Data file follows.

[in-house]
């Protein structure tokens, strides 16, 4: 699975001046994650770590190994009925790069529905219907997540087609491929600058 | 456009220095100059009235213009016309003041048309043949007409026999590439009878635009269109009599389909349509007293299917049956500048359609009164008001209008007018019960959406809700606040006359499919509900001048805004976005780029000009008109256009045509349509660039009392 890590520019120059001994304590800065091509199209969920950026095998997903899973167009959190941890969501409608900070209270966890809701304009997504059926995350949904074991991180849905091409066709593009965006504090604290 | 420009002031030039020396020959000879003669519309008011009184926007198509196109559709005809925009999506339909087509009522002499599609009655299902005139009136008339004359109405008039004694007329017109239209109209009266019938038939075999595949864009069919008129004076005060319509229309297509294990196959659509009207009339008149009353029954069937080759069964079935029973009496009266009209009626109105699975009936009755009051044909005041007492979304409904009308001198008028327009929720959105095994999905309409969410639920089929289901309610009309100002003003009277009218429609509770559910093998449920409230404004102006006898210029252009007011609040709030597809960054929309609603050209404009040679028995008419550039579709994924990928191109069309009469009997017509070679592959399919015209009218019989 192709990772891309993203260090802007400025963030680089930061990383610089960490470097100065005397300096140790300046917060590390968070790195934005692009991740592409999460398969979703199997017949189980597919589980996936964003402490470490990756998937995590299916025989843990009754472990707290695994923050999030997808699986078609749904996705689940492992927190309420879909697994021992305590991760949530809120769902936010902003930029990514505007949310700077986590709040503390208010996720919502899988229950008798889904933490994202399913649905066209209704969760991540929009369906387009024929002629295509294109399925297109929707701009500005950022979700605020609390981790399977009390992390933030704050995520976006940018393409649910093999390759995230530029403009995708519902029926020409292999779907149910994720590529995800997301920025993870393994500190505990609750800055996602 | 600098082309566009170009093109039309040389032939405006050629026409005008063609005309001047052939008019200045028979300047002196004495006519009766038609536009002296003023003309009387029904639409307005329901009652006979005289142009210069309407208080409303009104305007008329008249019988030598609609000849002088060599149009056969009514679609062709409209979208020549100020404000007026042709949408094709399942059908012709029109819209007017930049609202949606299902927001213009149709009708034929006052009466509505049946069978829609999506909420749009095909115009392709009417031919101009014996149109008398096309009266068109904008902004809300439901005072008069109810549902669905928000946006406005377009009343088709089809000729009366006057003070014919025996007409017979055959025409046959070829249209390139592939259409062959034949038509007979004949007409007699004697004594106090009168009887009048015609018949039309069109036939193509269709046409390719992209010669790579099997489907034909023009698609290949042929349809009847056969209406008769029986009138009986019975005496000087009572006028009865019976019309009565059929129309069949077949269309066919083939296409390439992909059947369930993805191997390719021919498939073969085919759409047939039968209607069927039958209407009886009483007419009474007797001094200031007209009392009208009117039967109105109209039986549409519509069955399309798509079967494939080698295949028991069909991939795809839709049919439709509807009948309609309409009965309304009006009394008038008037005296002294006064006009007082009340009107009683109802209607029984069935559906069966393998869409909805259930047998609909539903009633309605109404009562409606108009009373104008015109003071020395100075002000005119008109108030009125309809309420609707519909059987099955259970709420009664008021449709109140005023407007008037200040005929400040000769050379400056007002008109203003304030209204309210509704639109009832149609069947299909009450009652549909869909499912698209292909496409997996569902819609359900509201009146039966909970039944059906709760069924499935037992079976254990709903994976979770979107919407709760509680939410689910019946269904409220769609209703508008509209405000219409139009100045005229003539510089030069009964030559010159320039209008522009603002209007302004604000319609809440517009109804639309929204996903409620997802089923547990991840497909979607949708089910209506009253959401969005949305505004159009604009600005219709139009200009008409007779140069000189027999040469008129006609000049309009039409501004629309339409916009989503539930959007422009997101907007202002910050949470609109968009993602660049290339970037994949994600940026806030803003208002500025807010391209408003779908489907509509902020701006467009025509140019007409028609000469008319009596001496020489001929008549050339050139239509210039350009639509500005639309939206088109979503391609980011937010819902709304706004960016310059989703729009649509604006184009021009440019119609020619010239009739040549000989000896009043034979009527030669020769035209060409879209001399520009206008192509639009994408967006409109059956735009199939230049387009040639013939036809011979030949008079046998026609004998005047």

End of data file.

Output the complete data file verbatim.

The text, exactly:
[in-house]
């Protein structure tokens, strides 16, 4: 699975001046994650770590190994009925790069529905219907997540087609491929600058 | 456009220095100059009235213009016309003041048309043949007409026999590439009878635009269109009599389909349509007293299917049956500048359609009164008001209008007018019960959406809700606040006359499919509900001048805004976005780029000009008109256009045509349509660039009392 890590520019120059001994304590800065091509199209969920950026095998997903899973167009959190941890969501409608900070209270966890809701304009997504059926995350949904074991991180849905091409066709593009965006504090604290 | 420009002031030039020396020959000879003669519309008011009184926007198509196109559709005809925009999506339909087509009522002499599609009655299902005139009136008339004359109405008039004694007329017109239209109209009266019938038939075999595949864009069919008129004076005060319509229309297509294990196959659509009207009339008149009353029954069937080759069964079935029973009496009266009209009626109105699975009936009755009051044909005041007492979304409904009308001198008028327009929720959105095994999905309409969410639920089929289901309610009309100002003003009277009218429609509770559910093998449920409230404004102006006898210029252009007011609040709030597809960054929309609603050209404009040679028995008419550039579709994924990928191109069309009469009997017509070679592959399919015209009218019989 192709990772891309993203260090802007400025963030680089930061990383610089960490470097100065005397300096140790300046917060590390968070790195934005692009991740592409999460398969979703199997017949189980597919589980996936964003402490470490990756998937995590299916025989843990009754472990707290695994923050999030997808699986078609749904996705689940492992927190309420879909697994021992305590991760949530809120769902936010902003930029990514505007949310700077986590709040503390208010996720919502899988229950008798889904933490994202399913649905066209209704969760991540929009369906387009024929002629295509294109399925297109929707701009500005950022979700605020609390981790399977009390992390933030704050995520976006940018393409649910093999390759995230530029403009995708519902029926020409292999779907149910994720590529995800997301920025993870393994500190505990609750800055996602 | 600098082309566009170009093109039309040389032939405006050629026409005008063609005309001047052939008019200045028979300047002196004495006519009766038609536009002296003023003309009387029904639409307005329901009652006979005289142009210069309407208080409303009104305007008329008249019988030598609609000849002088060599149009056969009514679609062709409209979208020549100020404000007026042709949408094709399942059908012709029109819209007017930049609202949606299902927001213009149709009708034929006052009466509505049946069978829609999506909420749009095909115009392709009417031919101009014996149109008398096309009266068109904008902004809300439901005072008069109810549902669905928000946006406005377009009343088709089809000729009366006057003070014919025996007409017979055959025409046959070829249209390139592939259409062959034949038509007979004949007409007699004697004594106090009168009887009048015609018949039309069109036939193509269709046409390719992209010669790579099997489907034909023009698609290949042929349809009847056969209406008769029986009138009986019975005496000087009572006028009865019976019309009565059929129309069949077949269309066919083939296409390439992909059947369930993805191997390719021919498939073969085919759409047939039968209607069927039958209407009886009483007419009474007797001094200031007209009392009208009117039967109105109209039986549409519509069955399309798509079967494939080698295949028991069909991939795809839709049919439709509807009948309609309409009965309304009006009394008038008037005296002294006064006009007082009340009107009683109802209607029984069935559906069966393998869409909805259930047998609909539903009633309605109404009562409606108009009373104008015109003071020395100075002000005119008109108030009125309809309420609707519909059987099955259970709420009664008021449709109140005023407007008037200040005929400040000769050379400056007002008109203003304030209204309210509704639109009832149609069947299909009450009652549909869909499912698209292909496409997996569902819609359900509201009146039966909970039944059906709760069924499935037992079976254990709903994976979770979107919407709760509680939410689910019946269904409220769609209703508008509209405000219409139009100045005229003539510089030069009964030559010159320039209008522009603002209007302004604000319609809440517009109804639309929204996903409620997802089923547990991840497909979607949708089910209506009253959401969005949305505004159009604009600005219709139009200009008409007779140069000189027999040469008129006609000049309009039409501004629309339409916009989503539930959007422009997101907007202002910050949470609109968009993602660049290339970037994949994600940026806030803003208002500025807010391209408003779908489907509509902020701006467009025509140019007409028609000469008319009596001496020489001929008549050339050139239509210039350009639509500005639309939206088109979503391609980011937010819902709304706004960016310059989703729009649509604006184009021009440019119609020619010239009739040549000989000896009043034979009527030669020769035209060409879209001399520009206008192509639009994408967006409109059956735009199939230049387009040639013939036809011979030949008079046998026609004998005047």